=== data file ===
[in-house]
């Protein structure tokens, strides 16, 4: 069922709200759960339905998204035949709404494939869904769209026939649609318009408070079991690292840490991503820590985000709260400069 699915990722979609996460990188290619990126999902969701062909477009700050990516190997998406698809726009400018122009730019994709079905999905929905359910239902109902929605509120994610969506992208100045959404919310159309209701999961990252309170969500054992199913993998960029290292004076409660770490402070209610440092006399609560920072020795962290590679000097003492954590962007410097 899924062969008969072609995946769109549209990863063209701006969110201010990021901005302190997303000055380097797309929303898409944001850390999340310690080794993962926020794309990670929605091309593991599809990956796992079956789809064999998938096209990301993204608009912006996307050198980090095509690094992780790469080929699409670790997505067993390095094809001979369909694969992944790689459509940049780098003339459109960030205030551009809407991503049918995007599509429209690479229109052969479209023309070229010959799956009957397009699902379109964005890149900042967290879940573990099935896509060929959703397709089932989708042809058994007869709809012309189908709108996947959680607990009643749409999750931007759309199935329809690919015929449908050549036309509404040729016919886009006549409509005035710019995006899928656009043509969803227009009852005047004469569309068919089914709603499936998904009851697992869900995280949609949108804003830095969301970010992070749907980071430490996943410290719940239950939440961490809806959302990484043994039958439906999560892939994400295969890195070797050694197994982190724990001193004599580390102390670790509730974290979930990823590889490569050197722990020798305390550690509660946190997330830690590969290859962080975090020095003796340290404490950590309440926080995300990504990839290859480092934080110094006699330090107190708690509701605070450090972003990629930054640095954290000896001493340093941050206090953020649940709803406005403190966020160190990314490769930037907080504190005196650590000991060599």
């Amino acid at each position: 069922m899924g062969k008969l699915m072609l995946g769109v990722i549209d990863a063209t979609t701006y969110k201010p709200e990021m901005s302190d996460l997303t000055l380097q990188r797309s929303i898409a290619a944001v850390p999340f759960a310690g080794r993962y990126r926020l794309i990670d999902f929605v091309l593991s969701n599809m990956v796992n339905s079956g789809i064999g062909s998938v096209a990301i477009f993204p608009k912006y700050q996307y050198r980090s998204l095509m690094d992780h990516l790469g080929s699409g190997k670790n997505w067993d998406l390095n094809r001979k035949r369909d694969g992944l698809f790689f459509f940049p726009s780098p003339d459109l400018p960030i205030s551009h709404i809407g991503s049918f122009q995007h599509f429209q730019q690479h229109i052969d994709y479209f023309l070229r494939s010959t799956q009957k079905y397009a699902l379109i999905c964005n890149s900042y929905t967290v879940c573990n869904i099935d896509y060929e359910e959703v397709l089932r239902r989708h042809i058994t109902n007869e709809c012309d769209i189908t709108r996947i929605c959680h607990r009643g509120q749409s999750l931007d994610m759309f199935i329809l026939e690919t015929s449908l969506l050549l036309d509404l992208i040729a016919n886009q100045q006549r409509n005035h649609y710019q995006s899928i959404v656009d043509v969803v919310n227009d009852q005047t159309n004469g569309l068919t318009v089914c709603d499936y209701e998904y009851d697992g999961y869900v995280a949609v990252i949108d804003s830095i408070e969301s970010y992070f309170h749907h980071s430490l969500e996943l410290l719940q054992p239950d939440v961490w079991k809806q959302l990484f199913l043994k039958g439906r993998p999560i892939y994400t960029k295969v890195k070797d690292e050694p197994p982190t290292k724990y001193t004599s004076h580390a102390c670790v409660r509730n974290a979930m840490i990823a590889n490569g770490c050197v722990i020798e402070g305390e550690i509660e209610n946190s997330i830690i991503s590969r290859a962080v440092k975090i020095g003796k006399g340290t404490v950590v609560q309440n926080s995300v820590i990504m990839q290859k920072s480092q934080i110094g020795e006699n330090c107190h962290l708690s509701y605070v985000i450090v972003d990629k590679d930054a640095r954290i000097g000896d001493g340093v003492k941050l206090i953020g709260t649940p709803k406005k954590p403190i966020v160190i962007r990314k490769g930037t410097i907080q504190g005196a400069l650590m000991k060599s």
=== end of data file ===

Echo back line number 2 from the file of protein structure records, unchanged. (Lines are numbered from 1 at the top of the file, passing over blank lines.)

């Protein structure tokens, strides 16, 4: 069922709200759960339905998204035949709404494939869904769209026939649609318009408070079991690292840490991503820590985000709260400069 699915990722979609996460990188290619990126999902969701062909477009700050990516190997998406698809726009400018122009730019994709079905999905929905359910239902109902929605509120994610969506992208100045959404919310159309209701999961990252309170969500054992199913993998960029290292004076409660770490402070209610440092006399609560920072020795962290590679000097003492954590962007410097 899924062969008969072609995946769109549209990863063209701006969110201010990021901005302190997303000055380097797309929303898409944001850390999340310690080794993962926020794309990670929605091309593991599809990956796992079956789809064999998938096209990301993204608009912006996307050198980090095509690094992780790469080929699409670790997505067993390095094809001979369909694969992944790689459509940049780098003339459109960030205030551009809407991503049918995007599509429209690479229109052969479209023309070229010959799956009957397009699902379109964005890149900042967290879940573990099935896509060929959703397709089932989708042809058994007869709809012309189908709108996947959680607990009643749409999750931007759309199935329809690919015929449908050549036309509404040729016919886009006549409509005035710019995006899928656009043509969803227009009852005047004469569309068919089914709603499936998904009851697992869900995280949609949108804003830095969301970010992070749907980071430490996943410290719940239950939440961490809806959302990484043994039958439906999560892939994400295969890195070797050694197994982190724990001193004599580390102390670790509730974290979930990823590889490569050197722990020798305390550690509660946190997330830690590969290859962080975090020095003796340290404490950590309440926080995300990504990839290859480092934080110094006699330090107190708690509701605070450090972003990629930054640095954290000896001493340093941050206090953020649940709803406005403190966020160190990314490769930037907080504190005196650590000991060599």